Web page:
24. Our need to play our familiar emotional relationship games may conflict with our desire to get free ourselves from them.

25. One part of us wants to face and overcome our fears and blockages while another prefers to avoid and ignore them.

Your thoughts?

9 comments:

Laura Deerfield said...

I think nearly all of those apply to me...

Actually, I've been thinking about internal versus external conflict. The internal stuff is easier for me. My characters are internally conflicted as hell. All mixed up. It's the external conflict that I have to make sure I keep on track - because a conflicted character needs external events to draw out and exemplify those conflicts.

Many years ago, I took part in a sf/fantasy/horror writer's workshop that consisted of several professional writers (including the editor of Fantasy and Science Fiction Magazine,) and a couple of wannabes like myself.

The consistent criticism I received was that nothing happened in my stories. They were elegantly written snapshots of fascinating characters... but my idea of conflict was not the kind of thing that drove stories.

So the key, I suppose, is not just having a character who is torn in two (or more) directions, but putting them in circumstances that force them to choose.

oneslackmartian said...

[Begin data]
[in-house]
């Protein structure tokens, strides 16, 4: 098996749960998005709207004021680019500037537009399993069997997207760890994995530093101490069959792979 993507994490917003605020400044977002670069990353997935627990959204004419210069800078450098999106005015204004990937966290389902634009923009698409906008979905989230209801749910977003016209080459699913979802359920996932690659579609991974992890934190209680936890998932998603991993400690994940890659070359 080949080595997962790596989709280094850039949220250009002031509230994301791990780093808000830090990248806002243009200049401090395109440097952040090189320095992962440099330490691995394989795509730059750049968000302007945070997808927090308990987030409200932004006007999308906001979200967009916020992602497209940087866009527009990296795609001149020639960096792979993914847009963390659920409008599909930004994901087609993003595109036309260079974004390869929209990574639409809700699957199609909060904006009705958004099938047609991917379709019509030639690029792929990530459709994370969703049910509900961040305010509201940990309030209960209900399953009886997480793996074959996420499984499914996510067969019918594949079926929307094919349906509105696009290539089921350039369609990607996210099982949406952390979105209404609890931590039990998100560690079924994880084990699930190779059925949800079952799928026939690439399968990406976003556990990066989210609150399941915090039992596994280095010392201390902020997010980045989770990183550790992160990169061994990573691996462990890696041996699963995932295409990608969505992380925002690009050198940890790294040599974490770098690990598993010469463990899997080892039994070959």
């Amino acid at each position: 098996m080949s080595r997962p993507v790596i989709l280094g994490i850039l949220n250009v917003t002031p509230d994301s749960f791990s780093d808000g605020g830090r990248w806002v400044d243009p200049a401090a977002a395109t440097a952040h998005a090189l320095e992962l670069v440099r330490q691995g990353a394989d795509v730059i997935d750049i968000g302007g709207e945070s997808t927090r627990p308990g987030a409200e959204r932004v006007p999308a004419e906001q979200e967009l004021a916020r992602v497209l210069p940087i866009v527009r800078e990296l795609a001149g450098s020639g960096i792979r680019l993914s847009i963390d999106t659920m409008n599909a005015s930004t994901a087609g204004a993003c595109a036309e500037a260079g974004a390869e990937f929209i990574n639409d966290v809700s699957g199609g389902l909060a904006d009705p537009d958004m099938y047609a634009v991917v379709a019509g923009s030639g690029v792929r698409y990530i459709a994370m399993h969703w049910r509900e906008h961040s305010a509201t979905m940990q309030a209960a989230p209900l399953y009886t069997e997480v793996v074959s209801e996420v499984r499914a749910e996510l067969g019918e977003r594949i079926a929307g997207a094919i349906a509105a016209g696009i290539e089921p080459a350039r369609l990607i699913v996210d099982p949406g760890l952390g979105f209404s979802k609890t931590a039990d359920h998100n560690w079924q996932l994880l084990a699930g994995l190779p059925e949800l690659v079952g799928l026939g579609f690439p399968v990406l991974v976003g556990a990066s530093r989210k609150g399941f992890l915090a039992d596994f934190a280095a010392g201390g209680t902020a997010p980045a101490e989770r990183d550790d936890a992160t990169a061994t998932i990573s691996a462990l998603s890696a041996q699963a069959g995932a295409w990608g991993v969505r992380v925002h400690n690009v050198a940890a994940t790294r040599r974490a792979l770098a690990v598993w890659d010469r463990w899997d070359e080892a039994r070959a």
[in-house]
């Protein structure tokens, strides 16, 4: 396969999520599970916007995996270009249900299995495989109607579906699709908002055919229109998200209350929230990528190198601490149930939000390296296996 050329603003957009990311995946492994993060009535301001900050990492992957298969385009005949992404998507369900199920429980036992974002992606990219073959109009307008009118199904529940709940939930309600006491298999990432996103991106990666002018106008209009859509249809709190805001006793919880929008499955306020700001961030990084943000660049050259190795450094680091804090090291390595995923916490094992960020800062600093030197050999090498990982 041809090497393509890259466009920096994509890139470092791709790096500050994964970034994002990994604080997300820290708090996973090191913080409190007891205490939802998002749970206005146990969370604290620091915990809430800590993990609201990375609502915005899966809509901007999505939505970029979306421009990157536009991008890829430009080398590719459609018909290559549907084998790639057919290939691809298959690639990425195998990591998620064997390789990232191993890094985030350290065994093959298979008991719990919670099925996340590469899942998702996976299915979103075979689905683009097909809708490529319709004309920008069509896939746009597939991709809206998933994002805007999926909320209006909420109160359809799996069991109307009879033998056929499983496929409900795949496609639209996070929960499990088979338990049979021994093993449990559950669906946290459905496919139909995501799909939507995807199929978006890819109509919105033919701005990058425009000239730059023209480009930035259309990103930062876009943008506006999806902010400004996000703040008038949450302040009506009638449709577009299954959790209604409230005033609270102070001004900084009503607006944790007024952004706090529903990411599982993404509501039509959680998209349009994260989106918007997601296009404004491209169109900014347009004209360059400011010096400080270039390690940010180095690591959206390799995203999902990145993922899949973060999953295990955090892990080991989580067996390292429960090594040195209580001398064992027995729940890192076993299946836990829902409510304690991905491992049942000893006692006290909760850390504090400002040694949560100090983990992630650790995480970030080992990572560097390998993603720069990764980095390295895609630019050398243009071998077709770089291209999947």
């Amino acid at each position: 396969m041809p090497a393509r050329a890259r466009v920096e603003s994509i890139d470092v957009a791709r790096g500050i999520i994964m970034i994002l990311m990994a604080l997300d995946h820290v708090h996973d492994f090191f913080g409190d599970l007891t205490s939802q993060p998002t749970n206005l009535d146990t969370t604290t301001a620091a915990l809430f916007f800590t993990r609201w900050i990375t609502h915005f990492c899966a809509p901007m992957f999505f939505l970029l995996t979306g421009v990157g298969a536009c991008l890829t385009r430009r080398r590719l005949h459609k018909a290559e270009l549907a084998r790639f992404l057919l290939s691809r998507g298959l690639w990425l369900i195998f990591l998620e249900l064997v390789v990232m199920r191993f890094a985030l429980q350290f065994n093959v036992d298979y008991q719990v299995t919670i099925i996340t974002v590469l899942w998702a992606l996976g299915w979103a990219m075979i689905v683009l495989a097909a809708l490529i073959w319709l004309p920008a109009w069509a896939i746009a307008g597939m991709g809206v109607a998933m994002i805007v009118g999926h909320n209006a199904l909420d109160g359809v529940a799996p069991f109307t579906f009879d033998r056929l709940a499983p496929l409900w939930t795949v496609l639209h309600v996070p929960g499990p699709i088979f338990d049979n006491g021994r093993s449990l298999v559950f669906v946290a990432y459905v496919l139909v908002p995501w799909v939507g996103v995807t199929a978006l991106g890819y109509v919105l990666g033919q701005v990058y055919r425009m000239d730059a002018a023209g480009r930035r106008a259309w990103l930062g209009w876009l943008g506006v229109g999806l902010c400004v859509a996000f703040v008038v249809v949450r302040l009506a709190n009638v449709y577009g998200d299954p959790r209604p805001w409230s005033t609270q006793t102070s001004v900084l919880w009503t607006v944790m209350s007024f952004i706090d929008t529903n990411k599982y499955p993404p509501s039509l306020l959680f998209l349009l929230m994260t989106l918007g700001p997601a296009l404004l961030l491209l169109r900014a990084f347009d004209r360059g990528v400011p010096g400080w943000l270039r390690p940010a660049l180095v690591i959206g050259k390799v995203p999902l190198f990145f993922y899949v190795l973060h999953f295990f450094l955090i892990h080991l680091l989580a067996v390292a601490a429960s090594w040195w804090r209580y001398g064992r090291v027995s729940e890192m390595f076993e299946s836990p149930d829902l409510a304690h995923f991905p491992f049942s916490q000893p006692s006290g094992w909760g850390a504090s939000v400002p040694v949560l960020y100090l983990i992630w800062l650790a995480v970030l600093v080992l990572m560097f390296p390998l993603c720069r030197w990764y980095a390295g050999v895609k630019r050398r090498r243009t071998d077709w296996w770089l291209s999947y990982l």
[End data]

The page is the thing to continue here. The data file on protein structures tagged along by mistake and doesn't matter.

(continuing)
Okay, I know this is a bit obvious, but let me just get on the record here . . . .

It is good to understand the inner conflict of your main character (or characters in general for that matter), but inner conflict alone makes for poor drama. It must manifest itself in some external conflict or add to an external conflict.

Putting it another way . . . .

You need internal conflict to develop good character, but you need external conflict to have good drama (or story).

Ann Wesley Hardin said...

And it is our job to not only define what the inner conflict is but also exploit that conflict in an external way, usually through relationships, in order to maximize its dramatic potential.


That's the key right there and it's very difficult to pull off. Even though I've understood it for years, I'm only just now, with the seventh book, starting to be able to apply it.